One of the great values of ‘reading’ an audiobook occurs when there is a distinct accent that knits the story together. This is certainly the case for Unpolished Gem, which I have been enjoying recently on my way to work.
The story is the memoir of Alice Pung’s immigrant family – their heritage including past lives in Vietnam and in Cambodia under the regime of Pol Pot. Alice, now a successful writer and lawyer, recounts her impressions of life as a child living across two very different cultures in suburban Melbourne.
Her family arrives in Australia and is in awe of all it has to offer – so different from their homeland experiences, and indeed, so different from the current migrant experience. For them, the suburban streets, shops and government support systems provide so much. In fact, every day her grandmother blesses ‘Father Government’ for giving old people money.
As refugees from the Pol Pot regime, her parents have great expectations of their new homeland, not the least of which is the value of education for their family. The family works hard – her mother as an outworker, while her father eventually becomes a ‘business entreprenuer’ embracing the miracle of franchising.
Naturally, though they embrace the Aussie dream, theirs is tempered by many strong cultural ideals. Insights into the Chinese culture are given with snippets of family conversations revealing their thoughts on how things should be done, must be done, as Alice struggles at times to bridge both cultures.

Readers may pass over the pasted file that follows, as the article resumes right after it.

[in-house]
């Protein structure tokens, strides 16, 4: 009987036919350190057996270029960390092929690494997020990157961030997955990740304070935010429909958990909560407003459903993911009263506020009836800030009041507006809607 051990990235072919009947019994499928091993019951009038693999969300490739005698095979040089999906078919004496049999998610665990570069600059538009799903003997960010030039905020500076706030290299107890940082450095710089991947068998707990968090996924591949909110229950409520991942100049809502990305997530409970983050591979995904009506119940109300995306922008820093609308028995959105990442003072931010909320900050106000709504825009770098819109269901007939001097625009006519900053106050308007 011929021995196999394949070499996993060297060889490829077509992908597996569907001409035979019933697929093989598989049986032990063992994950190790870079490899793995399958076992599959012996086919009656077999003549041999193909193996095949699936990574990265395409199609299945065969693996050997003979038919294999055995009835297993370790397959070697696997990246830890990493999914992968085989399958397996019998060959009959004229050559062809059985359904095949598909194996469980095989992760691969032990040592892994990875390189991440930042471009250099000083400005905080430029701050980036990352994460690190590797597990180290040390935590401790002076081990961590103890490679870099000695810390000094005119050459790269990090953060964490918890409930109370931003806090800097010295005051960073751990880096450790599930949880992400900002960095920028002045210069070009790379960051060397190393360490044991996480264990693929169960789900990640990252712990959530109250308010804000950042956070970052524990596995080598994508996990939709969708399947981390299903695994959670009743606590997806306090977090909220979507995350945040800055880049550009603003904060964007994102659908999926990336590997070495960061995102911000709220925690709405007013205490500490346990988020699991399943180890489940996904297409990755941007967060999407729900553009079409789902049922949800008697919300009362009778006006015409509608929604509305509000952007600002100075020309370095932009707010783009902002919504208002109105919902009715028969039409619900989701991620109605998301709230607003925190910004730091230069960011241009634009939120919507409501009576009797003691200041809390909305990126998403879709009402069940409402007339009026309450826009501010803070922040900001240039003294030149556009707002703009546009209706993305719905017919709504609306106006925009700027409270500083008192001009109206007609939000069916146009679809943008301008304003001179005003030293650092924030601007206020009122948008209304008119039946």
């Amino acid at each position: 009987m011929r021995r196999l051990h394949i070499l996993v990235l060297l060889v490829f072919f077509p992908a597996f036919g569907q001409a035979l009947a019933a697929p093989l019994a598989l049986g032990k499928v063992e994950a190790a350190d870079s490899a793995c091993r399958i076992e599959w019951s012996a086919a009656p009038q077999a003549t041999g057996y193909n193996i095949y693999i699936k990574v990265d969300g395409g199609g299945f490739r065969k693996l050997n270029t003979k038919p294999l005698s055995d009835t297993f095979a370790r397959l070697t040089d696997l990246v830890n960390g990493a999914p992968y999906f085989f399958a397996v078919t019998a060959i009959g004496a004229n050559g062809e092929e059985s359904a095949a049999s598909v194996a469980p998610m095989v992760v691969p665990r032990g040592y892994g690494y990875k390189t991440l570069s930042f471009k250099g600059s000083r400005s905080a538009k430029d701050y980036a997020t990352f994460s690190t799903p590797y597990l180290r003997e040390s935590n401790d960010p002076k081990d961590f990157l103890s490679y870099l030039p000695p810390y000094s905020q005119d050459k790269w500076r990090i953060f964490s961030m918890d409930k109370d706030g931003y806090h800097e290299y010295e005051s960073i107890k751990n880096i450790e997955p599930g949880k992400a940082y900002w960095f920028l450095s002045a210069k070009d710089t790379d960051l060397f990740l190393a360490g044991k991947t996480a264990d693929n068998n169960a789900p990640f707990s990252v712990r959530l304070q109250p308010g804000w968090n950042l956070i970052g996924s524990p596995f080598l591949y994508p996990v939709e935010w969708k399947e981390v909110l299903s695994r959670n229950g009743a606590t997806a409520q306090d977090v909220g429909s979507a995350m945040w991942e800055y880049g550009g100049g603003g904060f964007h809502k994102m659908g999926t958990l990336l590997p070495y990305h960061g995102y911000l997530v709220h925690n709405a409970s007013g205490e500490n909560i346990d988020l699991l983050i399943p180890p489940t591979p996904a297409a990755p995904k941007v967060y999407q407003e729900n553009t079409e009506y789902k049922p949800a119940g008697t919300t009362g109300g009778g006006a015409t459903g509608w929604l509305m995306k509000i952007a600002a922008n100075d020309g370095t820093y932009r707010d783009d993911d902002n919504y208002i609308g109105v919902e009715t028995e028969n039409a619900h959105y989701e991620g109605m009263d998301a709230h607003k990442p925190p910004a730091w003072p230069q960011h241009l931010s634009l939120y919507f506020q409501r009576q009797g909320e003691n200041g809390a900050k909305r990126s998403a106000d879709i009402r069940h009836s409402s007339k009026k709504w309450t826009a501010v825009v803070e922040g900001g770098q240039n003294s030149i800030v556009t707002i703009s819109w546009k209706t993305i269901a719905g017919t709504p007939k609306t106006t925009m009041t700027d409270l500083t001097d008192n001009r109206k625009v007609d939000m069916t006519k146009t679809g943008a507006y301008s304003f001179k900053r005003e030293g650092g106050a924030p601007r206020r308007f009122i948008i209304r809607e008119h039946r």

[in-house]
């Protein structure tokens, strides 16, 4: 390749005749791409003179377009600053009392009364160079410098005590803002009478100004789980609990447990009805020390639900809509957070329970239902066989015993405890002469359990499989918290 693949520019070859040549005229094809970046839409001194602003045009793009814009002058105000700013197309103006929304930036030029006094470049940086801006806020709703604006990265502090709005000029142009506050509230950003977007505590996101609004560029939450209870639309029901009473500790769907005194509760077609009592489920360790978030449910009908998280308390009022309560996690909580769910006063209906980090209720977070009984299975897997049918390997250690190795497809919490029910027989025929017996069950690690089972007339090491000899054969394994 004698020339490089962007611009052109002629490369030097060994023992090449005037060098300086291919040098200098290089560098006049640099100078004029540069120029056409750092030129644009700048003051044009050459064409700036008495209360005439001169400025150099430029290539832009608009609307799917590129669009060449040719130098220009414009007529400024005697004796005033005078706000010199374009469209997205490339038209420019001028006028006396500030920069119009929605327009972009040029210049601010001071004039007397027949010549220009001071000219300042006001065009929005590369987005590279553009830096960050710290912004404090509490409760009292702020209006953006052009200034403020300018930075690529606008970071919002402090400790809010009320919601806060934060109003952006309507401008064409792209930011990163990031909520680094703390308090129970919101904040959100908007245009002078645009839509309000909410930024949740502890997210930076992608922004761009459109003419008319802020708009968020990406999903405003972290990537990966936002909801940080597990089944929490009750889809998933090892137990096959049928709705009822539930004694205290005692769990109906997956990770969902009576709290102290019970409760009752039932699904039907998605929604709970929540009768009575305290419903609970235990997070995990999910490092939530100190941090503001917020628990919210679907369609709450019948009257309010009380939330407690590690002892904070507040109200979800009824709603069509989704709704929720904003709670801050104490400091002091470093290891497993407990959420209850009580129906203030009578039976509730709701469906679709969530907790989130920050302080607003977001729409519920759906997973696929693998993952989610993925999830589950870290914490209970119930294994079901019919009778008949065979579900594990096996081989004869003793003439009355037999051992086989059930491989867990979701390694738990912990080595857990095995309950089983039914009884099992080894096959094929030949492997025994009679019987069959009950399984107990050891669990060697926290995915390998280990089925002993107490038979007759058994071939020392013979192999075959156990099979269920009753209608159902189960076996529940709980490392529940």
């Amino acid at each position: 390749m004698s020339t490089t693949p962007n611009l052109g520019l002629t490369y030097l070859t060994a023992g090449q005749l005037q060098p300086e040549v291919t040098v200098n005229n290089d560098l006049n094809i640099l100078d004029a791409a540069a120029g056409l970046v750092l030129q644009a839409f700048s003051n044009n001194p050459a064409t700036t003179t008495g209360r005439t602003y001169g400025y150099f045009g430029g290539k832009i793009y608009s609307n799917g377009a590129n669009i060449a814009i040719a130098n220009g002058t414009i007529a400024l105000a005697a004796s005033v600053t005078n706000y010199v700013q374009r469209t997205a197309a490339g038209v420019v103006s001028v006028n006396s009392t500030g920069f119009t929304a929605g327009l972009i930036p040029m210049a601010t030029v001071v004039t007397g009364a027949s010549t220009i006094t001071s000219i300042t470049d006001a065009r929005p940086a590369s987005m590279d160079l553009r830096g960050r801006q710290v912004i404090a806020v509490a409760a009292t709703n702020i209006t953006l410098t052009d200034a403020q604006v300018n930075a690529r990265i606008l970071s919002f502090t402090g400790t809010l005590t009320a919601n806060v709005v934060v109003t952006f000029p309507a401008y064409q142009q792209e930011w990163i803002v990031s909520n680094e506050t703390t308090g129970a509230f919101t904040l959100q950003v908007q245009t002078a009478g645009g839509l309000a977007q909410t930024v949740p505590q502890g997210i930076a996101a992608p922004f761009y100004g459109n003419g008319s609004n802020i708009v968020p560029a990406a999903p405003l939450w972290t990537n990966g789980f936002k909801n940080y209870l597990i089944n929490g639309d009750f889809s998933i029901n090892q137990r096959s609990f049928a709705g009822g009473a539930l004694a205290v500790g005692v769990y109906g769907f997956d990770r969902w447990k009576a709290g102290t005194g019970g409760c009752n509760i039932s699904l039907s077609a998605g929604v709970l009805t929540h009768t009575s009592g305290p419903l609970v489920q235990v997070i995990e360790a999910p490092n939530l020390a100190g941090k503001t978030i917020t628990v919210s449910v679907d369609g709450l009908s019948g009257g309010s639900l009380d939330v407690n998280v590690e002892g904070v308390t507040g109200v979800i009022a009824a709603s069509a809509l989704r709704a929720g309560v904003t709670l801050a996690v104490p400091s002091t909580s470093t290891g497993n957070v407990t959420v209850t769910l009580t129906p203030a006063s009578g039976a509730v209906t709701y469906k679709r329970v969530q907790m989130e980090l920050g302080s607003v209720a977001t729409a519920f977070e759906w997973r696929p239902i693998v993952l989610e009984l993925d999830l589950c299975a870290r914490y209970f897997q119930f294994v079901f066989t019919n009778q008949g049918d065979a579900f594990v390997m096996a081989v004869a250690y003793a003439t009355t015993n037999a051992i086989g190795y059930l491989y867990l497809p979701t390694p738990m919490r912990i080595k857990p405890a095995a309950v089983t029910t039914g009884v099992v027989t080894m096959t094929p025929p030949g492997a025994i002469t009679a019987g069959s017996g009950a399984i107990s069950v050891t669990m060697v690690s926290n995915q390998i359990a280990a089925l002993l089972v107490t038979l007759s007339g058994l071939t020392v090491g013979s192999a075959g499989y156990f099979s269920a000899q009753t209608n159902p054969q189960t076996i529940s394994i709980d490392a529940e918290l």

Listening to Unpolished Gem was fun – to hear Chinese expression, and the repetition and patterns of stilted Chinglish. The frustrations and struggles of Alice’s childhood also feel very authentic in the audio version, as her voice switches from recounts of the things she needed to learn, and things she needed to help her parents (particularly her mother) understand. Pung also loves language and Unpolished Gem is full of quirky sayings, and vivid playful language, so also dipping into the physical book was immensely satisfying.
Published in 2006, Unpolished Gem received much acclaim, and I imagine it would be an interesting contrast to the refugee experience of today. With the authentic insights it gives of a cross-cultural childhood, it is an unforgettable story with moments of tenderness, humour and bittersweet struggles well worth revisiting.
In an interview Writers Talk, Pung reflects on her family, inspiration for writing the book and the migrant experience:
A great book for concepts of belonging, cultural identity or journeys. Or simply a great read!